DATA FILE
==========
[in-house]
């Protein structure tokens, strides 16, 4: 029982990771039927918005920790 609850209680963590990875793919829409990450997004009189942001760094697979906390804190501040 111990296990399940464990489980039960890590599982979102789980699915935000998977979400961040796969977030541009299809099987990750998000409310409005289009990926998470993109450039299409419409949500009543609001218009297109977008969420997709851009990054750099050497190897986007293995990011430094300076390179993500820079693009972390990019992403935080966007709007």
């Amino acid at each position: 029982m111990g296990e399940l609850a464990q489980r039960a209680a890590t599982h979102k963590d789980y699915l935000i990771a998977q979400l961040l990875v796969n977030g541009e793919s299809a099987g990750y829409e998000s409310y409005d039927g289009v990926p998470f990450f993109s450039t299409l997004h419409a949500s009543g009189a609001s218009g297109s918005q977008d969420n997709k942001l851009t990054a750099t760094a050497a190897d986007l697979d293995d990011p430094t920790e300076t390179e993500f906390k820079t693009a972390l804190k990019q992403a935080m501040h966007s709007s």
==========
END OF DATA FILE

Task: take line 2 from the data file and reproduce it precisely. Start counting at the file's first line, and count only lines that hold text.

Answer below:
């Protein structure tokens, strides 16, 4: 029982990771039927918005920790 609850209680963590990875793919829409990450997004009189942001760094697979906390804190501040 111990296990399940464990489980039960890590599982979102789980699915935000998977979400961040796969977030541009299809099987990750998000409310409005289009990926998470993109450039299409419409949500009543609001218009297109977008969420997709851009990054750099050497190897986007293995990011430094300076390179993500820079693009972390990019992403935080966007709007």